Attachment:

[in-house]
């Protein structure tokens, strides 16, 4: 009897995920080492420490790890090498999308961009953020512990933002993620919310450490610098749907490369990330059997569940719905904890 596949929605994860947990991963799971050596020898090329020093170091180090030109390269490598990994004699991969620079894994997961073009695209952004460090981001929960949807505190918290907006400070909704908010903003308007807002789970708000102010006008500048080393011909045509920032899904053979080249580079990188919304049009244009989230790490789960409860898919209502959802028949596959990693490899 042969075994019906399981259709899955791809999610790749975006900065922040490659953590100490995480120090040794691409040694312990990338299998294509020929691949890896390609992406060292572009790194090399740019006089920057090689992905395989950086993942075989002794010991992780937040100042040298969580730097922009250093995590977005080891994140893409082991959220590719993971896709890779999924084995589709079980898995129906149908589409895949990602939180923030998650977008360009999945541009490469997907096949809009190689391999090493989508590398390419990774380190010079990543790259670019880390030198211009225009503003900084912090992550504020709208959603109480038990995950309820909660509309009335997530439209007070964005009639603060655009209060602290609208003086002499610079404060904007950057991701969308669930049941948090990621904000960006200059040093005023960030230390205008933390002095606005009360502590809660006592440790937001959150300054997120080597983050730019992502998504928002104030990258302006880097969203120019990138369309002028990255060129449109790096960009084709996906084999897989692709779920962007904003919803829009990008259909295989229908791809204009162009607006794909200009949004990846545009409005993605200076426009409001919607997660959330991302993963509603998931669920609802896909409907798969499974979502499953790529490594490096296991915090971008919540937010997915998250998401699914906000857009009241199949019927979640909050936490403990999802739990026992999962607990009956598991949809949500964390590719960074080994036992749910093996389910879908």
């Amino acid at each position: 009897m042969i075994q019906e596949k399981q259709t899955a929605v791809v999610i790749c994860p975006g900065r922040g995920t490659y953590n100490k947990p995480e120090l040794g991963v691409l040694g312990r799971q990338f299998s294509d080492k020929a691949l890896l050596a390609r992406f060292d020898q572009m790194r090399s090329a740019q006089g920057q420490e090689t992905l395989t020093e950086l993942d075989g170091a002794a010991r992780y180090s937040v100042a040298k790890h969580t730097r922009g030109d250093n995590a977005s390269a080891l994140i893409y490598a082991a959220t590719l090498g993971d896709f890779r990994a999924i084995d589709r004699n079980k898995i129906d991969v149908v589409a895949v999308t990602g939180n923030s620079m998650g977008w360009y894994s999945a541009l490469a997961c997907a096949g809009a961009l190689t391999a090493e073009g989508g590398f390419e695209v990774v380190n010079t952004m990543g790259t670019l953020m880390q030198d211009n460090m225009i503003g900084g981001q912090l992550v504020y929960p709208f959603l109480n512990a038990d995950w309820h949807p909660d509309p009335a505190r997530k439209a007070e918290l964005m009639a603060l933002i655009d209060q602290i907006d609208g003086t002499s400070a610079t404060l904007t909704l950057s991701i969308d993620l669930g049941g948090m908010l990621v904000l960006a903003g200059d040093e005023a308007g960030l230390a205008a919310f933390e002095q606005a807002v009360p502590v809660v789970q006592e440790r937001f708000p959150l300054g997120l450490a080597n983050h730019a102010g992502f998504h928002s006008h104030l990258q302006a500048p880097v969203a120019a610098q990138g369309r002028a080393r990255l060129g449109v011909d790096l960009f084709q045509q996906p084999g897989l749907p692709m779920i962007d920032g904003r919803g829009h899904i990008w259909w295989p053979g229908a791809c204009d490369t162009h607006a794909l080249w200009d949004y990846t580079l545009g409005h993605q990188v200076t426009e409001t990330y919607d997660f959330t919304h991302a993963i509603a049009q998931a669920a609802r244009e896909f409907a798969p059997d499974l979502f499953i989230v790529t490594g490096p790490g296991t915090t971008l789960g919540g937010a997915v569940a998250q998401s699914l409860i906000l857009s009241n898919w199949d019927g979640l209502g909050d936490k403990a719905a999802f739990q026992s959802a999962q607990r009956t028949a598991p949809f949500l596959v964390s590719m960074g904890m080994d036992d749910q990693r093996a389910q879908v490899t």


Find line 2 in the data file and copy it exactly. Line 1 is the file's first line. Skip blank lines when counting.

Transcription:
């Protein structure tokens, strides 16, 4: 009897995920080492420490790890090498999308961009953020512990933002993620919310450490610098749907490369990330059997569940719905904890 596949929605994860947990991963799971050596020898090329020093170091180090030109390269490598990994004699991969620079894994997961073009695209952004460090981001929960949807505190918290907006400070909704908010903003308007807002789970708000102010006008500048080393011909045509920032899904053979080249580079990188919304049009244009989230790490789960409860898919209502959802028949596959990693490899 042969075994019906399981259709899955791809999610790749975006900065922040490659953590100490995480120090040794691409040694312990990338299998294509020929691949890896390609992406060292572009790194090399740019006089920057090689992905395989950086993942075989002794010991992780937040100042040298969580730097922009250093995590977005080891994140893409082991959220590719993971896709890779999924084995589709079980898995129906149908589409895949990602939180923030998650977008360009999945541009490469997907096949809009190689391999090493989508590398390419990774380190010079990543790259670019880390030198211009225009503003900084912090992550504020709208959603109480038990995950309820909660509309009335997530439209007070964005009639603060655009209060602290609208003086002499610079404060904007950057991701969308669930049941948090990621904000960006200059040093005023960030230390205008933390002095606005009360502590809660006592440790937001959150300054997120080597983050730019992502998504928002104030990258302006880097969203120019990138369309002028990255060129449109790096960009084709996906084999897989692709779920962007904003919803829009990008259909295989229908791809204009162009607006794909200009949004990846545009409005993605200076426009409001919607997660959330991302993963509603998931669920609802896909409907798969499974979502499953790529490594490096296991915090971008919540937010997915998250998401699914906000857009009241199949019927979640909050936490403990999802739990026992999962607990009956598991949809949500964390590719960074080994036992749910093996389910879908």